municipal services to cover the entire 60 km long coastal strip in this district.
SOURCES OF PLASTIC WASTES IN THE REGION
Consumer wastes in Russia make about 85 % of all polymer wastes in the country . In Russia in general waste
recycling industry is still under development: only 5 % of wastes are recycled, 10 % is transferred to landfills that comply with
environmental standards, and the rest 85 % are stored in landfills that do not provide ecological safety.
The metropolitan area of St.Petersburg together with the Leningrad Oblast produces annually about 112 000 tons of plastic
wastes including municipal and industrial wastes . Only about 5 000 citizens (less than 0,1 % of city population) sort their
household plastic wastes taking part in the monthly events of a volunteer organization “Razdel’nyi sbor” (transl. from Russian
“Separate collection”) . There is still neither normative base for the separate waste collection in the region, nor the will of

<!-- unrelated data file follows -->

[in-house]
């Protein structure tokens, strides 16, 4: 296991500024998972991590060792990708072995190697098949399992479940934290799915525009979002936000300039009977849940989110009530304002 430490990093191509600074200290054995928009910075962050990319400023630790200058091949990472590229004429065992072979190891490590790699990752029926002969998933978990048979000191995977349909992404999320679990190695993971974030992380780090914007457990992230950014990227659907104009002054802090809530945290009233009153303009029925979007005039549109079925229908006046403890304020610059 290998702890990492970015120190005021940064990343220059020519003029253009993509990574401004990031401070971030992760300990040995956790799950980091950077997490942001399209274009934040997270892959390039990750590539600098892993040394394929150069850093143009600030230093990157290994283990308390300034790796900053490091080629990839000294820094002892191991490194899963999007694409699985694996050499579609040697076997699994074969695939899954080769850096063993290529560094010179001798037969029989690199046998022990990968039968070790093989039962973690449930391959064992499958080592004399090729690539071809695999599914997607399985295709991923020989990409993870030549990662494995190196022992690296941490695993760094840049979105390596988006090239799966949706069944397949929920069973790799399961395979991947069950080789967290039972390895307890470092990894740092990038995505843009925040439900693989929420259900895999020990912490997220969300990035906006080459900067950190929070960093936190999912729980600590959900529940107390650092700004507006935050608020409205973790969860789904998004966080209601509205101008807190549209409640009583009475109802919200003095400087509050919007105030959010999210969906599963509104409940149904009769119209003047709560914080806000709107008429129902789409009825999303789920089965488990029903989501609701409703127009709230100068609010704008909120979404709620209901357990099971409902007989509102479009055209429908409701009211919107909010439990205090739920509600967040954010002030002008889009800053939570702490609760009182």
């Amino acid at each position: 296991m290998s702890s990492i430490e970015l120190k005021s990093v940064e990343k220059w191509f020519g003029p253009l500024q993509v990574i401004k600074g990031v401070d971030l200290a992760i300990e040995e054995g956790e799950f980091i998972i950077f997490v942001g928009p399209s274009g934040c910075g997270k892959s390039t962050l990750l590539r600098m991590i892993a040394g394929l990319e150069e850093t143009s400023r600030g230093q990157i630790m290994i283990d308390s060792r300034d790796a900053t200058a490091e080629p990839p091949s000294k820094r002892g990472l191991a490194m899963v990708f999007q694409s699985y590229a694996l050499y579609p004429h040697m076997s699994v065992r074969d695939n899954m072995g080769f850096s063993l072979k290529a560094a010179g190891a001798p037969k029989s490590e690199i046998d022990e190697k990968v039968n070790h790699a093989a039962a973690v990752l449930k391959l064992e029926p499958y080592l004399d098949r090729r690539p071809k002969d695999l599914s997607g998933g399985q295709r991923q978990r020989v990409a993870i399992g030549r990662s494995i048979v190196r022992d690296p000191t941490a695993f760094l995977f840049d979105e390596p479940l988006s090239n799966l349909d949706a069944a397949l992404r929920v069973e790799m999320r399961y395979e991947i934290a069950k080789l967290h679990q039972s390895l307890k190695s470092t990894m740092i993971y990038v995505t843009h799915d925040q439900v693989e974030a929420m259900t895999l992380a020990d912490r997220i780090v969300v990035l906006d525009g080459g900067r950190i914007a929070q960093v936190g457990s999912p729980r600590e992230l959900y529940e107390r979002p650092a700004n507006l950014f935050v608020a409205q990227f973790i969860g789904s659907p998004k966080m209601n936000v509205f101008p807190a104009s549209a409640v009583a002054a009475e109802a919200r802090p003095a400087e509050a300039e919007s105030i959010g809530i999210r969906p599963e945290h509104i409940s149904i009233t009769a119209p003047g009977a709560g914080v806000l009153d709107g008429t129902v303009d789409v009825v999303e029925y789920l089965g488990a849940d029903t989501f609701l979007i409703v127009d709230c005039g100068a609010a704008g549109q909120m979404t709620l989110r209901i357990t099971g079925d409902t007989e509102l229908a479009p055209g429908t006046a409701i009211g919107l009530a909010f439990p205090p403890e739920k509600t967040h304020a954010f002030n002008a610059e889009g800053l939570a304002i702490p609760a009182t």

administration. And waste recycling is just not profitable for local waste handling organizations . Thus, much of the wastes
stored in landfills eventually finds its way to the adjacent waters (rivers, lakes and the sea) and migrates through the borders.
An important source of plastic litter in the eastern part of the Gulf of Finland before the construction of the Flood
Protection Barrier of St. Petersburg (FPB) was a network of waterways in St. Petersburg and suburbs including over 220 rivers,
canals and streams of various length, as well as reservoirs. From the start of FPB operation there is a constant threat of
accumulation of floating litter on the east side of the dam. In order to eliminate this threat constant cleaning works have been
carried out in St. Petersburg . In winter, the collection of litter from ice is carried out manually, or, in case of a weak ice cover -
with the use of amphibian all-terrain vehicle. In summer, manual cleaning of plastic litter is carried out non-navigable and drying